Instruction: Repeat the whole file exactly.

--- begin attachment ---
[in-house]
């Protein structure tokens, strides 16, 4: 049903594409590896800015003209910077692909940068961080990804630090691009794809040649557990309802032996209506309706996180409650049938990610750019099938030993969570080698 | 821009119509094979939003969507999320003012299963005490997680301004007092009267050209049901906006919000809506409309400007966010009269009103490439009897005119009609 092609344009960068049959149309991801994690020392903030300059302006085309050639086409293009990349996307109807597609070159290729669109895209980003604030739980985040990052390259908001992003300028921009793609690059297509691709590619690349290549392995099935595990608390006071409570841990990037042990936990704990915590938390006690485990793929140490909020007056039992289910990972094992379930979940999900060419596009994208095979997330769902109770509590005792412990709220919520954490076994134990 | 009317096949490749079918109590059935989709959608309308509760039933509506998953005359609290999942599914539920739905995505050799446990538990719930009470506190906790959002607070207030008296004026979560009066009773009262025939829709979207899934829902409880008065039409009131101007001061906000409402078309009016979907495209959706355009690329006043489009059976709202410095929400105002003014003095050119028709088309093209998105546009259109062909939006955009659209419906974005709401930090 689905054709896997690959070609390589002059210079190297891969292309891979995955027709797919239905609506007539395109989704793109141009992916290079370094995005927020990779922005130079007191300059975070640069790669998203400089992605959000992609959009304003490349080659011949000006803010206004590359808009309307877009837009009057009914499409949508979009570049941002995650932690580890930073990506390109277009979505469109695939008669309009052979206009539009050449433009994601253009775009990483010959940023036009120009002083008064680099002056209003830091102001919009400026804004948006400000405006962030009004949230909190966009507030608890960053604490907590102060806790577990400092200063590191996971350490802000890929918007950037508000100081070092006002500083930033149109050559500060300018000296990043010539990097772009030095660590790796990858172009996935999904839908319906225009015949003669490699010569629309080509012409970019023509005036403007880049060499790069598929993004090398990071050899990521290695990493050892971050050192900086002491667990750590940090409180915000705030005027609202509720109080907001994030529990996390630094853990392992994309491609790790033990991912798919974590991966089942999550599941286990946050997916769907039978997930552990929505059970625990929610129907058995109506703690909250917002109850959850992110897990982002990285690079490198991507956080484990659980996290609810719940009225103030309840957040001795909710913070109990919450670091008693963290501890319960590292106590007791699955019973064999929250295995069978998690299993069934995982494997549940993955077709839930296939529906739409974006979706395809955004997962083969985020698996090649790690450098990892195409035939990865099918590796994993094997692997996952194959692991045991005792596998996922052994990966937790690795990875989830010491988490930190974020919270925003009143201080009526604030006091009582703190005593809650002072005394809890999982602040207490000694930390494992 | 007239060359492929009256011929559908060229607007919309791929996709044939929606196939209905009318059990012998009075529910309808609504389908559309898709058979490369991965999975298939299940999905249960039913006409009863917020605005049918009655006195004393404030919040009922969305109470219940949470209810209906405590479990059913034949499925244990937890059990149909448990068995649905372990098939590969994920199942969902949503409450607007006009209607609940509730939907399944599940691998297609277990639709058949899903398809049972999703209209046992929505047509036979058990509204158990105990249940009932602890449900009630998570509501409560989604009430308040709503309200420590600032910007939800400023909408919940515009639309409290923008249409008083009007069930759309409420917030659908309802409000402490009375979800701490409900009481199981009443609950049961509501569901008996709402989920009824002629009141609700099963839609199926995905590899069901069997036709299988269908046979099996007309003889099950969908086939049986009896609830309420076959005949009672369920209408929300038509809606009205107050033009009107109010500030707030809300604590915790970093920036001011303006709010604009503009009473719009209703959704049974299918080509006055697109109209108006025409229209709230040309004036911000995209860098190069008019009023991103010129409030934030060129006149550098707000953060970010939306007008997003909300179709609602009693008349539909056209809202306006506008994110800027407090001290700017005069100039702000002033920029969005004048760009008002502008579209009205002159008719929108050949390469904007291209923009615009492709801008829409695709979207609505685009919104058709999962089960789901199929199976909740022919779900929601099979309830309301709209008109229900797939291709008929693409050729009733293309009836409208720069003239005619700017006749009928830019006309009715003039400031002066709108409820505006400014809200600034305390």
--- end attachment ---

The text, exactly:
[in-house]
């Protein structure tokens, strides 16, 4: 049903594409590896800015003209910077692909940068961080990804630090691009794809040649557990309802032996209506309706996180409650049938990610750019099938030993969570080698 | 821009119509094979939003969507999320003012299963005490997680301004007092009267050209049901906006919000809506409309400007966010009269009103490439009897005119009609 092609344009960068049959149309991801994690020392903030300059302006085309050639086409293009990349996307109807597609070159290729669109895209980003604030739980985040990052390259908001992003300028921009793609690059297509691709590619690349290549392995099935595990608390006071409570841990990037042990936990704990915590938390006690485990793929140490909020007056039992289910990972094992379930979940999900060419596009994208095979997330769902109770509590005792412990709220919520954490076994134990 | 009317096949490749079918109590059935989709959608309308509760039933509506998953005359609290999942599914539920739905995505050799446990538990719930009470506190906790959002607070207030008296004026979560009066009773009262025939829709979207899934829902409880008065039409009131101007001061906000409402078309009016979907495209959706355009690329006043489009059976709202410095929400105002003014003095050119028709088309093209998105546009259109062909939006955009659209419906974005709401930090 689905054709896997690959070609390589002059210079190297891969292309891979995955027709797919239905609506007539395109989704793109141009992916290079370094995005927020990779922005130079007191300059975070640069790669998203400089992605959000992609959009304003490349080659011949000006803010206004590359808009309307877009837009009057009914499409949508979009570049941002995650932690580890930073990506390109277009979505469109695939008669309009052979206009539009050449433009994601253009775009990483010959940023036009120009002083008064680099002056209003830091102001919009400026804004948006400000405006962030009004949230909190966009507030608890960053604490907590102060806790577990400092200063590191996971350490802000890929918007950037508000100081070092006002500083930033149109050559500060300018000296990043010539990097772009030095660590790796990858172009996935999904839908319906225009015949003669490699010569629309080509012409970019023509005036403007880049060499790069598929993004090398990071050899990521290695990493050892971050050192900086002491667990750590940090409180915000705030005027609202509720109080907001994030529990996390630094853990392992994309491609790790033990991912798919974590991966089942999550599941286990946050997916769907039978997930552990929505059970625990929610129907058995109506703690909250917002109850959850992110897990982002990285690079490198991507956080484990659980996290609810719940009225103030309840957040001795909710913070109990919450670091008693963290501890319960590292106590007791699955019973064999929250295995069978998690299993069934995982494997549940993955077709839930296939529906739409974006979706395809955004997962083969985020698996090649790690450098990892195409035939990865099918590796994993094997692997996952194959692991045991005792596998996922052994990966937790690795990875989830010491988490930190974020919270925003009143201080009526604030006091009582703190005593809650002072005394809890999982602040207490000694930390494992 | 007239060359492929009256011929559908060229607007919309791929996709044939929606196939209905009318059990012998009075529910309808609504389908559309898709058979490369991965999975298939299940999905249960039913006409009863917020605005049918009655006195004393404030919040009922969305109470219940949470209810209906405590479990059913034949499925244990937890059990149909448990068995649905372990098939590969994920199942969902949503409450607007006009209607609940509730939907399944599940691998297609277990639709058949899903398809049972999703209209046992929505047509036979058990509204158990105990249940009932602890449900009630998570509501409560989604009430308040709503309200420590600032910007939800400023909408919940515009639309409290923008249409008083009007069930759309409420917030659908309802409000402490009375979800701490409900009481199981009443609950049961509501569901008996709402989920009824002629009141609700099963839609199926995905590899069901069997036709299988269908046979099996007309003889099950969908086939049986009896609830309420076959005949009672369920209408929300038509809606009205107050033009009107109010500030707030809300604590915790970093920036001011303006709010604009503009009473719009209703959704049974299918080509006055697109109209108006025409229209709230040309004036911000995209860098190069008019009023991103010129409030934030060129006149550098707000953060970010939306007008997003909300179709609602009693008349539909056209809202306006506008994110800027407090001290700017005069100039702000002033920029969005004048760009008002502008579209009205002159008719929108050949390469904007291209923009615009492709801008829409695709979207609505685009919104058709999962089960789901199929199976909740022919779900929601099979309830309301709209008109229900797939291709008929693409050729009733293309009836409208720069003239005619700017006749009928830019006309009715003039400031002066709108409820505006400014809200600034305390």